Remarks by Secretary of the Treasury Janet L. Yellen at the Americas Partnership for Economic Prosperity Leaders Breakfast

As Prepared for Delivery

Good morning, and thank you for being here. I’ve had excellent engagements with many of your finance ministers over the past three years as Treasury Secretary, and I’m very glad to welcome you to Treasury today.

Thank you, Senator Dodd, for joining us. As the Special Presidential Advisor for the Americas, you play a crucial role in taking forward initiatives that come out of the Summit of the Americas, including APEP.

And my thanks to President Goldfajn for being here as well. APEP countries are fortunate to have in the IDB a vital partner, now with renewed energy and ambition, dedicated to serving our region. Ilan, I enjoyed my visit to the IDB yesterday. And I’ve appreciated your focus throughout your presidency so far on delivering results, strengthening the relevance of the IDB Group for its borrowers, and rejuvenating it as a forum for hemispheric cooperation.

All of us here today share the value of democracy, aspirations of prosperity and regional security, and the belief that deeper economic integration, increased competitiveness, and greater investment can help bring about stronger, more sustainable, and more inclusive growth. This is also a group of countries that have been at the vanguard of exciting change. Several of you are global leaders in the issuance of green and blue bonds. Others here are among the first to access financing from the International Monetary Fund’s Resilience and Sustainability Trust. You’re also reacting with political courage and smart public policy to other challenges, such as mass migration. In these and many other areas, the Treasury Department has been an active collaborator.

We also face shared challenges. None of us have a magic wand to increase productivity to generate good jobs and higher wages. We must achieve an effective and fast green transition and harness rapid technological change to increase prosperity. COVID-19 hit our region extremely hard, and we each need to learn lessons to prepare our economies for future shocks. Crime and violence are both causes and effects of weak investment and job creation. And the fight against corruption, illicit finance, and tax evasion remains a constant challenge.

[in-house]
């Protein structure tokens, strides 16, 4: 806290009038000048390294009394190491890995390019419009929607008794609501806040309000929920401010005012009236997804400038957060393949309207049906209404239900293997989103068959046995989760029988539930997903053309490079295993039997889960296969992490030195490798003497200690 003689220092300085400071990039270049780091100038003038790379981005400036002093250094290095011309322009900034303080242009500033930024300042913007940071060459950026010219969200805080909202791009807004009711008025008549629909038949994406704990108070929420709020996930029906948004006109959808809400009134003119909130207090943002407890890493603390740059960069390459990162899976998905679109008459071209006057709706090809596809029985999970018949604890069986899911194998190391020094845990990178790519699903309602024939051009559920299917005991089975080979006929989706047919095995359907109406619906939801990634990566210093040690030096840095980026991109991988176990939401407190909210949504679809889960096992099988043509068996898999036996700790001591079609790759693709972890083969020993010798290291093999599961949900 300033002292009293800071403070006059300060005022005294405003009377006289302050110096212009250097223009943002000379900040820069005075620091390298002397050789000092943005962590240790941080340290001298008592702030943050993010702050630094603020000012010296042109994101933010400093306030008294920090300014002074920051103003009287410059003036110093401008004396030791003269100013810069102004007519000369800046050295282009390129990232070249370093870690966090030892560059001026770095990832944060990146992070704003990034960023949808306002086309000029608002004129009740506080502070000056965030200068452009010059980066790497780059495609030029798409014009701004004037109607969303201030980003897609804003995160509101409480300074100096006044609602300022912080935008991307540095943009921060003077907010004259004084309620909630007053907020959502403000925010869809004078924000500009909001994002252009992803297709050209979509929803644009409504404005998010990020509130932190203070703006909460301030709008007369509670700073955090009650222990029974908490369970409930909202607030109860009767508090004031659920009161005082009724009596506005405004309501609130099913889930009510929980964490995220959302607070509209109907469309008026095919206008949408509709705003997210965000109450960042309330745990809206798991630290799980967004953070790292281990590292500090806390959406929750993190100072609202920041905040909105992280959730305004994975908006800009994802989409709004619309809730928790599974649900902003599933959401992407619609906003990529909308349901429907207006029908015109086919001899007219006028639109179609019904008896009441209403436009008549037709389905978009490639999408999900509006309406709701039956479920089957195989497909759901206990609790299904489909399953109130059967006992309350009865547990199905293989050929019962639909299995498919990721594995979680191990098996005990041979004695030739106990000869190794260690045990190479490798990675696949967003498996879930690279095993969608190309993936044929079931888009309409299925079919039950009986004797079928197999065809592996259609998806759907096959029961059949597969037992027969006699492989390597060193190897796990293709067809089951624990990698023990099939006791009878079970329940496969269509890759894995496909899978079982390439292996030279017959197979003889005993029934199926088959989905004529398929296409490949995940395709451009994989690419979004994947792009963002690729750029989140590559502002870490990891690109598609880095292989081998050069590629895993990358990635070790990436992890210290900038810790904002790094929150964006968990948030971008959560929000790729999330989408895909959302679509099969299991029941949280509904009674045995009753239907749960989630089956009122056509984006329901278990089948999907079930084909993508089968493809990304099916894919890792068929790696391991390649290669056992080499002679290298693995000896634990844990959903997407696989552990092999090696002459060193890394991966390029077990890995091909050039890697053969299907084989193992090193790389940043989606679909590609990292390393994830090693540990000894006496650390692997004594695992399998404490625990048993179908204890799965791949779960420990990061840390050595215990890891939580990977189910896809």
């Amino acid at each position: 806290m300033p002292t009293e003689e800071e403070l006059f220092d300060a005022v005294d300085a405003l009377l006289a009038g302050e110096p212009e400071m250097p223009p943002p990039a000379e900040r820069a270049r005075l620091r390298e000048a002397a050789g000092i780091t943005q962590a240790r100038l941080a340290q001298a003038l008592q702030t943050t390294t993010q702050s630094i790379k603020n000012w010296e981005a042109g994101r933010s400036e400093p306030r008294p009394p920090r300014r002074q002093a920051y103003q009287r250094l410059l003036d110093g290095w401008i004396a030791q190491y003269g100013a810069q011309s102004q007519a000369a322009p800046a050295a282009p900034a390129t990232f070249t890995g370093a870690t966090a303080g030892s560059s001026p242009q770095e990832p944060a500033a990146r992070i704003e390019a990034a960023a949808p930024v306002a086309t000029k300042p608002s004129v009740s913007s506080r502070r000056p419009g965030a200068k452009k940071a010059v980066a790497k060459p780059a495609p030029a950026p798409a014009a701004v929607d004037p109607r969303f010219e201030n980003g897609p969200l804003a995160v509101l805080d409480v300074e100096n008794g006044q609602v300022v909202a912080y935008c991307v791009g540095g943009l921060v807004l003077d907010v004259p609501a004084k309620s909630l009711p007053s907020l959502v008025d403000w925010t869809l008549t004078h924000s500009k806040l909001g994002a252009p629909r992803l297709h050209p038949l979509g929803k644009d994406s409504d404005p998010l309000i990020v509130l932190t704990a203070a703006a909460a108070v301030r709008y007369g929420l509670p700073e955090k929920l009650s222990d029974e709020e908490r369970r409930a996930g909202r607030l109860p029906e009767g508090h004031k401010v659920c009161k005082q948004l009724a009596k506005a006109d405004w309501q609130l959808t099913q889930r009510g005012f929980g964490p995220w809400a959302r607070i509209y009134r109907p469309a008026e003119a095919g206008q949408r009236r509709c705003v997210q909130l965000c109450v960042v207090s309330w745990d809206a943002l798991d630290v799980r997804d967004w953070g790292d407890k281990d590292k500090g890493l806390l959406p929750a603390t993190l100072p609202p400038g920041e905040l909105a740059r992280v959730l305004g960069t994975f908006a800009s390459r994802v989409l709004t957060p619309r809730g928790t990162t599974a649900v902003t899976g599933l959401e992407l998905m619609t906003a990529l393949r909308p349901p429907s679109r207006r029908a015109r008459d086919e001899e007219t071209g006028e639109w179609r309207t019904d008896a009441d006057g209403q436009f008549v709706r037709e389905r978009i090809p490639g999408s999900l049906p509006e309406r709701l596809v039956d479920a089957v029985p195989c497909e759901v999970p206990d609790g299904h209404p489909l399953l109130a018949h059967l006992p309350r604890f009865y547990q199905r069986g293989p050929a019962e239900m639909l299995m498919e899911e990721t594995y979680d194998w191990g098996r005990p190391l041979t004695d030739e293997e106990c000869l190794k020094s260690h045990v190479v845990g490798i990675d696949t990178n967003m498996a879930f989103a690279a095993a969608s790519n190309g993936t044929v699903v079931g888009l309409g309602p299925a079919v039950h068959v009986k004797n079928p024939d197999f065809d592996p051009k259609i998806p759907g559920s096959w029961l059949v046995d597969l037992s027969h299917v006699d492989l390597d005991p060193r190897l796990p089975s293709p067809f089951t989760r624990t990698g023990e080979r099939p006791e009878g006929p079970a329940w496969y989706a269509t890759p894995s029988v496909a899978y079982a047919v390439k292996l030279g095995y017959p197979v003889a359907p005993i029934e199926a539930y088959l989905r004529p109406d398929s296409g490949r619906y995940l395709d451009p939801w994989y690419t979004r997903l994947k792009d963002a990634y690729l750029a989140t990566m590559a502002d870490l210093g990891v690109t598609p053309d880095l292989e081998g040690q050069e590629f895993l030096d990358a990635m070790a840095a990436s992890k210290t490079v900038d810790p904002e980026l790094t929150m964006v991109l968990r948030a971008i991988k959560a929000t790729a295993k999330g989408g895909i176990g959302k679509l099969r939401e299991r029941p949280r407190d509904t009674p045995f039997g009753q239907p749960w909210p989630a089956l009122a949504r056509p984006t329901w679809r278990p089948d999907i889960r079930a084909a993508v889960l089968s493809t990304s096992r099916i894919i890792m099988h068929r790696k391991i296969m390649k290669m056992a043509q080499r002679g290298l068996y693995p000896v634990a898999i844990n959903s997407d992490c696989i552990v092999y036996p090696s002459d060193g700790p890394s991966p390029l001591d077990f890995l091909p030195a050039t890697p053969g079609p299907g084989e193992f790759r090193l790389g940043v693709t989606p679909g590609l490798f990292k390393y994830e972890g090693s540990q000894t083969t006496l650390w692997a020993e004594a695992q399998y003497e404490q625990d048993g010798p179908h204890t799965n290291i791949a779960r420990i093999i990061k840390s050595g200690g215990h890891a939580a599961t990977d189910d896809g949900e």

Let me touch on a few actions we are taking to make progress on our vision for the region and on addressing these challenges.

First and foremost, dynamic private sectors fuel dynamic economies, in particular when government budgets are stretched, as they are in this region. This is why Treasury strongly supports reforming the IDB’s private sector arm, IDB Invest, to achieve much greater impact. My team at Treasury is working closely with President Goldfajn and IDB Group shareholders to define the policy reforms and financial scenarios that would enable a significant capital increase for IDB Invest. This involves considering ways to strengthen the entire IDB Group: a strong private sector needs a robust public sector and the private sector starts at the very local level, so the entrepreneurial ecosystem is key.

I know that many of you want to see more American firms competing for opportunities in your markets. I thank Ilan for launching the “BID for the Americas” program to remind American firms of the opportunities in public procurement and public-private partnerships. Bid for the Americas uses the IDB Group’s expansive network to facilitate partnerships between American and regional firms in order to support the participation of American firms in regional contracts.

Alongside increasing private sector investment, I want to highlight our work on critical supply chains as another key potential driver of growth in the region. The United States is pursuing an approach I’ve called “friendshoring”: diversifying our supply chains across a wide range of trusted partners and allies. I was in India and Vietnam earlier this year and saw firsthand the actions they are taking to become more competitive in order to participate in global supply chains. We believe that APEP countries are well-positioned to take the actions needed to benefit from friendshoring in our region. But new investment will not come automatically. The United States and the IDB Group have committed to working together to support your efforts to integrate into this region’s supply chain.

Of course, we all know that achieving the objectives I’ve described requires more than low-cost financing and knowledge sharing. We also need good regulatory practices, human capital, effective institutions, and sound policies that will enable us to accelerate the green transition, harness technological change, and create an inviting environment for deeper private sector-led economic integration.

Lastly, I want to note the United States’ efforts to increase quotas at the IMF which would benefit all countries in the region.

In today’s discussion, I hope to hear from you about both your economic challenges and the opportunities you see on the horizon. I am also happy to answer any questions you have about how I see current developments in the U.S. economy and markets.


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